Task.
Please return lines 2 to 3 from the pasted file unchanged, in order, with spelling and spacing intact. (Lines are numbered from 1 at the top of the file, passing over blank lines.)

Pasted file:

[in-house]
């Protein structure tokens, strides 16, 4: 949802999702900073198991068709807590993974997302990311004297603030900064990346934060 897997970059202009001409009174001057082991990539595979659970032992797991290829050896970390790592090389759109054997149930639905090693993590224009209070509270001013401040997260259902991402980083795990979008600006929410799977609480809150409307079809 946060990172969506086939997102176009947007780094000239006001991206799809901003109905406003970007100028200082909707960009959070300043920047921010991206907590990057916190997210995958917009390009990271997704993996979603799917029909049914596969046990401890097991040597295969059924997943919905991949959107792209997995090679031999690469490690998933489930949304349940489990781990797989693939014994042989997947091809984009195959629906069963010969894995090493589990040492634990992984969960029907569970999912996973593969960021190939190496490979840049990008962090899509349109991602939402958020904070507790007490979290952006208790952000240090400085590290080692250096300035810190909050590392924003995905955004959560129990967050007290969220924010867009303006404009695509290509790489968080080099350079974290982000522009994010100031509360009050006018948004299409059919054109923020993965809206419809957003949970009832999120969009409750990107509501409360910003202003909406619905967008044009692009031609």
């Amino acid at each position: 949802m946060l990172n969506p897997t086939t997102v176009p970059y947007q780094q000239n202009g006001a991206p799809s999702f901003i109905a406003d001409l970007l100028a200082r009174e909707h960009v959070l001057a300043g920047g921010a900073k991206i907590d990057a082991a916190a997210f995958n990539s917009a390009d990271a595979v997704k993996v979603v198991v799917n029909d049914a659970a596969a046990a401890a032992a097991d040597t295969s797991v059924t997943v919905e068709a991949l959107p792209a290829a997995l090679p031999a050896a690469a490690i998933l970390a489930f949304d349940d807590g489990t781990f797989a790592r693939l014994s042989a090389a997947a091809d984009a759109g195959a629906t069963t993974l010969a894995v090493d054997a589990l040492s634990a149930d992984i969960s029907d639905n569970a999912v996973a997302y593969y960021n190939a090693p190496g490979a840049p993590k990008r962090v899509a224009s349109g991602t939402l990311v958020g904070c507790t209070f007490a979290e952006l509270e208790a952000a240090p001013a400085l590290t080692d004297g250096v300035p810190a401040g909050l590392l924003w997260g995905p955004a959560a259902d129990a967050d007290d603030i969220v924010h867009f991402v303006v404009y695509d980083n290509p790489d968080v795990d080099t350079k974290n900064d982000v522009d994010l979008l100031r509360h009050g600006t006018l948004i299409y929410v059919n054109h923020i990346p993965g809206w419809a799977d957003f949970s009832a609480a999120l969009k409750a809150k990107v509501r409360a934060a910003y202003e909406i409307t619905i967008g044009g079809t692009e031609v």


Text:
């Protein structure tokens, strides 16, 4: 949802999702900073198991068709807590993974997302990311004297603030900064990346934060 897997970059202009001409009174001057082991990539595979659970032992797991290829050896970390790592090389759109054997149930639905090693993590224009209070509270001013401040997260259902991402980083795990979008600006929410799977609480809150409307079809 946060990172969506086939997102176009947007780094000239006001991206799809901003109905406003970007100028200082909707960009959070300043920047921010991206907590990057916190997210995958917009390009990271997704993996979603799917029909049914596969046990401890097991040597295969059924997943919905991949959107792209997995090679031999690469490690998933489930949304349940489990781990797989693939014994042989997947091809984009195959629906069963010969894995090493589990040492634990992984969960029907569970999912996973593969960021190939190496490979840049990008962090899509349109991602939402958020904070507790007490979290952006208790952000240090400085590290080692250096300035810190909050590392924003995905955004959560129990967050007290969220924010867009303006404009695509290509790489968080080099350079974290982000522009994010100031509360009050006018948004299409059919054109923020993965809206419809957003949970009832999120969009409750990107509501409360910003202003909406619905967008044009692009031609």
């Amino acid at each position: 949802m946060l990172n969506p897997t086939t997102v176009p970059y947007q780094q000239n202009g006001a991206p799809s999702f901003i109905a406003d001409l970007l100028a200082r009174e909707h960009v959070l001057a300043g920047g921010a900073k991206i907590d990057a082991a916190a997210f995958n990539s917009a390009d990271a595979v997704k993996v979603v198991v799917n029909d049914a659970a596969a046990a401890a032992a097991d040597t295969s797991v059924t997943v919905e068709a991949l959107p792209a290829a997995l090679p031999a050896a690469a490690i998933l970390a489930f949304d349940d807590g489990t781990f797989a790592r693939l014994s042989a090389a997947a091809d984009a759109g195959a629906t069963t993974l010969a894995v090493d054997a589990l040492s634990a149930d992984i969960s029907d639905n569970a999912v996973a997302y593969y960021n190939a090693p190496g490979a840049p993590k990008r962090v899509a224009s349109g991602t939402l990311v958020g904070c507790t209070f007490a979290e952006l509270e208790a952000a240090p001013a400085l590290t080692d004297g250096v300035p810190a401040g909050l590392l924003w997260g995905p955004a959560a259902d129990a967050d007290d603030i969220v924010h867009f991402v303006v404009y695509d980083n290509p790489d968080v795990d080099t350079k974290n900064d982000v522009d994010l979008l100031r509360h009050g600006t006018l948004i299409y929410v059919n054109h923020i990346p993965g809206w419809a799977d957003f949970s009832a609480a999120l969009k409750a809150k990107v509501r409360a934060a910003y202003e909406i409307t619905i967008g044009g079809t692009e031609v």